Blanket Fort Hope holds fifth annual 5k

Published 1:37 pm Monday, September 18, 2023

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By BARTON PERKINS | Staff Writer

PELHAM – The weather was clear and the high was 83 at the fifth annual Blanket Fort Hope race on Saturday, Sept. 16.

Blanket Fort Hope is a nonprofit organization that fights against child human trafficking. The yearly Hold the Fort races are one of the group’s major fundraising events, and have rapidly expanded over the last several years. 

The first annual Blanket Fort Hope run had 20 people present. The next held in 2020 quadrupled its runners with 80 racers present. This year, the number was even higher.

“We had 216 people that signed up this year,” said Phaedra Galloway, project manager of Blanket Fort Hope.

It is estimated that 57 percent of human trafficking victims in Alabama are under the age of 18. Nationally it is thought that sex trafficking is the fastest growing criminal enterprise. The average age of someone entering into child sex trafficking is between 11 and 15 years of age.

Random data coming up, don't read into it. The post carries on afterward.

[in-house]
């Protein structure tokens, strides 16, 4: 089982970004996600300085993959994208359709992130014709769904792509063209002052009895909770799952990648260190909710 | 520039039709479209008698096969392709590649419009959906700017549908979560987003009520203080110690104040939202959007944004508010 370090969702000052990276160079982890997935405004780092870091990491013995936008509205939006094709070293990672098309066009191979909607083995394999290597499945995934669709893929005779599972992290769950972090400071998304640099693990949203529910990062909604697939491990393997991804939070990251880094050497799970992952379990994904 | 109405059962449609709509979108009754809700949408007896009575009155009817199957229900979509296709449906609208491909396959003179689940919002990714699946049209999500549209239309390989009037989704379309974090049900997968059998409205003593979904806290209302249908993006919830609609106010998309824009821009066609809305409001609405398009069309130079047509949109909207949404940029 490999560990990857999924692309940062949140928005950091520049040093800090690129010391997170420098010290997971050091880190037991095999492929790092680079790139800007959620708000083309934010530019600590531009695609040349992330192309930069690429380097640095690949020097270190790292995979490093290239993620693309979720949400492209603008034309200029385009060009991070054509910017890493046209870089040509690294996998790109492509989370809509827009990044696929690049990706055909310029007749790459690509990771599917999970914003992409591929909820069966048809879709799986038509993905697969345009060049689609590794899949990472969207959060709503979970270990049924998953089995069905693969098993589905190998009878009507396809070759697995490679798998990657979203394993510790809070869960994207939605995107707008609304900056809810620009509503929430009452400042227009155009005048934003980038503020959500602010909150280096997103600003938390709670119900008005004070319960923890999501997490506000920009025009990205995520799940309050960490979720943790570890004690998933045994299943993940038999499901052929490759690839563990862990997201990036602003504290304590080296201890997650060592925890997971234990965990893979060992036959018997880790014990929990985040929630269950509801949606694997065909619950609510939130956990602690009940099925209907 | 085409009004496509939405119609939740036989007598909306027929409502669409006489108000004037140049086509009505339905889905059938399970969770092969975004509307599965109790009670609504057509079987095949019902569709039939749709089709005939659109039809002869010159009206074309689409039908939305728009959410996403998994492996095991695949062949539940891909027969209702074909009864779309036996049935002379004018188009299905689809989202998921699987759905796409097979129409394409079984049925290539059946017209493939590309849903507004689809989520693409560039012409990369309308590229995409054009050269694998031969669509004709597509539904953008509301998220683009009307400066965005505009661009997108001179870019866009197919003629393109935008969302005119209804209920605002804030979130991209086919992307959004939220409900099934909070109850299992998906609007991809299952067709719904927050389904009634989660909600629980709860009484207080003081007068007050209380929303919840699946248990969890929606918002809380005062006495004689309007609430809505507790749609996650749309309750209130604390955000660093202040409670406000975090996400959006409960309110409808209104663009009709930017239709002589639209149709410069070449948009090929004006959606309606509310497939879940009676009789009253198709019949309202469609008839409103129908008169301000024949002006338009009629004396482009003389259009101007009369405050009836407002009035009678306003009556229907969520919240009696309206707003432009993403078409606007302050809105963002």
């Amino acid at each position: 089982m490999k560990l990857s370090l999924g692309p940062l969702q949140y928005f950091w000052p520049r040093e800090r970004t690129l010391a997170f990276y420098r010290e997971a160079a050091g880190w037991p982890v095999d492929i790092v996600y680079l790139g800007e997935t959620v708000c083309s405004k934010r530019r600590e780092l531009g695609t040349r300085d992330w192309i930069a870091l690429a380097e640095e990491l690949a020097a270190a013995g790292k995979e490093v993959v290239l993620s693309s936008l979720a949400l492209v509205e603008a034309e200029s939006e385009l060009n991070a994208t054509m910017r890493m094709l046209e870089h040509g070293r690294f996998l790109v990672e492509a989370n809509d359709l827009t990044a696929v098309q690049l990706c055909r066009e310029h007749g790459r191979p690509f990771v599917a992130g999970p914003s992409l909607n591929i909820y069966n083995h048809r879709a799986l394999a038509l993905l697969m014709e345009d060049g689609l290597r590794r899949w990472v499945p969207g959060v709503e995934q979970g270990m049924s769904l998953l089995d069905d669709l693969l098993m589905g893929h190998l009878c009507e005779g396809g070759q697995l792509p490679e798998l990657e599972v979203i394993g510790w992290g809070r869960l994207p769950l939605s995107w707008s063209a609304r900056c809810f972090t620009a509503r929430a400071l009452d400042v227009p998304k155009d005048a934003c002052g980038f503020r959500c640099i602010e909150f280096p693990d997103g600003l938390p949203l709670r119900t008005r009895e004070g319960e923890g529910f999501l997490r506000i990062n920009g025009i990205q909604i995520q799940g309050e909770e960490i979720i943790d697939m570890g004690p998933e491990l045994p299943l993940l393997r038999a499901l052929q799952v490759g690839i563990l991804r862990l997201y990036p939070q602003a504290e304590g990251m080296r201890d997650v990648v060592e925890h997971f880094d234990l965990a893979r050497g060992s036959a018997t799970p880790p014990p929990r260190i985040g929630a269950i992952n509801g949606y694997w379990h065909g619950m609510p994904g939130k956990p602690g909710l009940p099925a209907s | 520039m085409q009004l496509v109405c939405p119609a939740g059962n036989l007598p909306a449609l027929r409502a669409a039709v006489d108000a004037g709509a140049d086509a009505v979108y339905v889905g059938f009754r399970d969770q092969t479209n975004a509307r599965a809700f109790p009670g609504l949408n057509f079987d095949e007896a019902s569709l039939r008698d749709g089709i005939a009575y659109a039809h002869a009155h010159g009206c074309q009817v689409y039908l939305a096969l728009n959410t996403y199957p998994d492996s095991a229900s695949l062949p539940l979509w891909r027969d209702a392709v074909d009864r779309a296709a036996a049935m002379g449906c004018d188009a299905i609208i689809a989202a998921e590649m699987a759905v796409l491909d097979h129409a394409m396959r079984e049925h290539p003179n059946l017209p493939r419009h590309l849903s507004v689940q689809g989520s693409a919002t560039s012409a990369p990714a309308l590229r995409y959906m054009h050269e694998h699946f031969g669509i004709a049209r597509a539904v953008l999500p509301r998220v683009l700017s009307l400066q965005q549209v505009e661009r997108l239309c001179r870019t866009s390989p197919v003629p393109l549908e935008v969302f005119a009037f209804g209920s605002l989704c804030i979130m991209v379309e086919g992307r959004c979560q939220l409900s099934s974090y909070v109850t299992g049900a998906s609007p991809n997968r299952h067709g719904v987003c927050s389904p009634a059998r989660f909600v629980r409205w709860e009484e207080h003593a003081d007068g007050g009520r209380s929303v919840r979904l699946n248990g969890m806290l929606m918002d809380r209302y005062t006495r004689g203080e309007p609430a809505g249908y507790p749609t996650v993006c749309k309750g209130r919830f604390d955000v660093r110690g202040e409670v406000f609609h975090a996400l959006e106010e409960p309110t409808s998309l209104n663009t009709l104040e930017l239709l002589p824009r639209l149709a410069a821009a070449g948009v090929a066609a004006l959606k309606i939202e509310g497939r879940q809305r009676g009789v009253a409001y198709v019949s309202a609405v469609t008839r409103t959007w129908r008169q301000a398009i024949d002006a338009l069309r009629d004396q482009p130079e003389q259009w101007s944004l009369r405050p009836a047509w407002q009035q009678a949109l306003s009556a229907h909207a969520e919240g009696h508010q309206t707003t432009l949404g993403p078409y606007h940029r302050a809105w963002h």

“We live in a world where dangers to children in regards to sex trafficking exist in ways we have never dealt with before,” said Detective Brad Jordan of the Pelham Police department. “Child sex trafficking in Alabama is very real and represents a danger to children everywhere.”

Children who travel in sex trafficking are said to have an average life expectancy of seven years, due to drug overdose, suicide and sexually transmitted diseases.

Further complicating the issue is the fact that there are not enough resources available with only 600 beds in the entire country being dedicated to human trafficking survivors and minimal mental health support.

“Records indicate that roughly 87 percent of the females that I personally have pulled out of the sex trafficking investigations ultimately return to that lifestyle,” Jordan said.

Blanket Fort Hope works to provide resources for victims of human trafficking in the greater Birmingham area.

These initiatives include the training of over 7,500 people on how to understand human trafficking and be advocates for its survivors, and  more recently the planned construction of a 9-bed restoration home to house and provide therapies for survivors.

The project is estimated to cost $1,500,000 and funding will come from fundraisers like the Hold the Fort races and the annual Restoring Hope Gala which is due to take place on Thursday, Feb. 29.

“James Span was our master of ceremonies last time, and he’s committed again,” Galloway said.

To learn more about Blanket Fort and its mission be sure to visit